Chuck Schumer: GOP Family Planning Cut Proposal Is 'Dead On Arrival' (VIDEO)

Chuck Schumer: GOP Family Planning Cut Proposal Is 'Dead On Arrival' (VIDEO)

NEW YORK -- Senator Chuck Schumer said on Saturday that Republicans' proposed cuts to Title X funding for family planning, including the Pence amendment, which would strip Planned Parenthood of all federal funding, will be "dead on arrival."

Schumer spoke at the Rally For Women's Health in Foley Square in downtown Manhattan, an event sponsored by a coalition of reproductive health and women's rights organizations, including Planned Parenthood of New York and NARAL Pro-Choice New York.

House Republicans voted to strip federal funding from Planned Parenthood on February 18, 2010. Republicans argue the Pence amendment (introduced by Rep. Mike Pence) is needed to block taxpayer money from being used to fund abortions, however Planned Parenthood is already forbidden by law to use Title X funds for abortion procedures.

In New York State, 49 organizations receive $10 million a year in Title X funds to provide reproductive healthcare to approximately 400,000 patients.


There are 68 Planned Parenthood centers in New York state, which would see many of their services endangered if the Pence amendment passes, including HIV and STD screening and testing, and cancer screening.

M. Tracey Brooks, President and CEO of Family Planning Advocates of New York State, a non-profit organization that advocates for full access to reproductive health care, said she sees Schumer as "a champion" when it comes to protecting family planning.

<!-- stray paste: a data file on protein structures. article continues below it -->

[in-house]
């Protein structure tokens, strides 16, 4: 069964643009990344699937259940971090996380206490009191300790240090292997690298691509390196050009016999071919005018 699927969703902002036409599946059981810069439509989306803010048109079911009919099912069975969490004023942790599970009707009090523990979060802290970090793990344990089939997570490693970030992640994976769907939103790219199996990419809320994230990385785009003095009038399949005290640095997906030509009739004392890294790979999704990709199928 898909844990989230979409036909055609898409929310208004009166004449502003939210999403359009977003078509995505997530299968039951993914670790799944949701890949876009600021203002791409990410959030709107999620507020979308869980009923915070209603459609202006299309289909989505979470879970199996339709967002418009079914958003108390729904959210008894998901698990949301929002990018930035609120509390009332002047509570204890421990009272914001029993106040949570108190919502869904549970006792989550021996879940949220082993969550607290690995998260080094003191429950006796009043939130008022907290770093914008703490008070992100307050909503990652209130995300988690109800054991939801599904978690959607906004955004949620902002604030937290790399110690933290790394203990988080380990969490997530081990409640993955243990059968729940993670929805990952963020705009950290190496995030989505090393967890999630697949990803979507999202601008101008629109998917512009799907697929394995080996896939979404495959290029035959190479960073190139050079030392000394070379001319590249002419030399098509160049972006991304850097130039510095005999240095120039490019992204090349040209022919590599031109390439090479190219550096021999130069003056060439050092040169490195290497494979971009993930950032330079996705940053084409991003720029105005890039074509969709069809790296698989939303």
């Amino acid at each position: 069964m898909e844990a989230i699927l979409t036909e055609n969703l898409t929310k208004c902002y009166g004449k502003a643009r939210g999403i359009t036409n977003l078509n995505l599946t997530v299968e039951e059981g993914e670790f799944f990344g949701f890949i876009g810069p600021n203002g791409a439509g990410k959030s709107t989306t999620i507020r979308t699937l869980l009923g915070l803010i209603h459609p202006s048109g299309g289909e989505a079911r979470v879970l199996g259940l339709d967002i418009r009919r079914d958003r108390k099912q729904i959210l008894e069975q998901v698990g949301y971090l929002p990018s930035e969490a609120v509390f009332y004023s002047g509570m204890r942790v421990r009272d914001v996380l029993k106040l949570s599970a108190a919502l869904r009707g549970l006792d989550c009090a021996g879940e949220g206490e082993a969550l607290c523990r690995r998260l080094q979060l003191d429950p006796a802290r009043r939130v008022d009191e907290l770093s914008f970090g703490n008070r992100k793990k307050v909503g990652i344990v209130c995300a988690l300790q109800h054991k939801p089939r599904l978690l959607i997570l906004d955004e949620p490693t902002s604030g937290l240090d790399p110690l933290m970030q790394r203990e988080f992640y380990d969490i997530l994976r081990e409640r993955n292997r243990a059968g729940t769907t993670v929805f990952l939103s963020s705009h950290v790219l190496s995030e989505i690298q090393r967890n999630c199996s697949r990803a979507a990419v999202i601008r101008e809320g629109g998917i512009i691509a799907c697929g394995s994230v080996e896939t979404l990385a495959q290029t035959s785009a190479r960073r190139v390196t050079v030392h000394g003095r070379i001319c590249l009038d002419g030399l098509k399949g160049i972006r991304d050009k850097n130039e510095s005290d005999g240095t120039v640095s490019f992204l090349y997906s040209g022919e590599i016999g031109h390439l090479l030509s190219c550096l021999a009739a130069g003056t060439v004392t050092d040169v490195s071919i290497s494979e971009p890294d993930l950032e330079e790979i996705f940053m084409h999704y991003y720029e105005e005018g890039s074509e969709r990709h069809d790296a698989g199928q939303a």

"If Pence goes through, it would cripple what New York is able to do. It would leave a significant hole in the state budget, and a gaping hole in the budget of the 250 health clinics in New York State, including our 68 Planned Parenthoods," Brooks said.

Some have argued that the Pence amendment is unconstitutional because it targets a specific group (Planned Parenthood) and others, including HuffPost's Ryan Grim, noted that social spending cuts will not make a significant improvement in lowering the national debt.

The New York Times pointed out that for every dollar spent on providing contraceptives to low-income women, four dollars are saved over the next year in medical costs for unplanned pregnancies.

Low-income women and others who cannot afford private health care will be the most affected if the cuts to family planning go through. But the Senate, where Democrats maintain a small majority, "moves slowly," says Schumer, "and there are certain times when that's a good thing."

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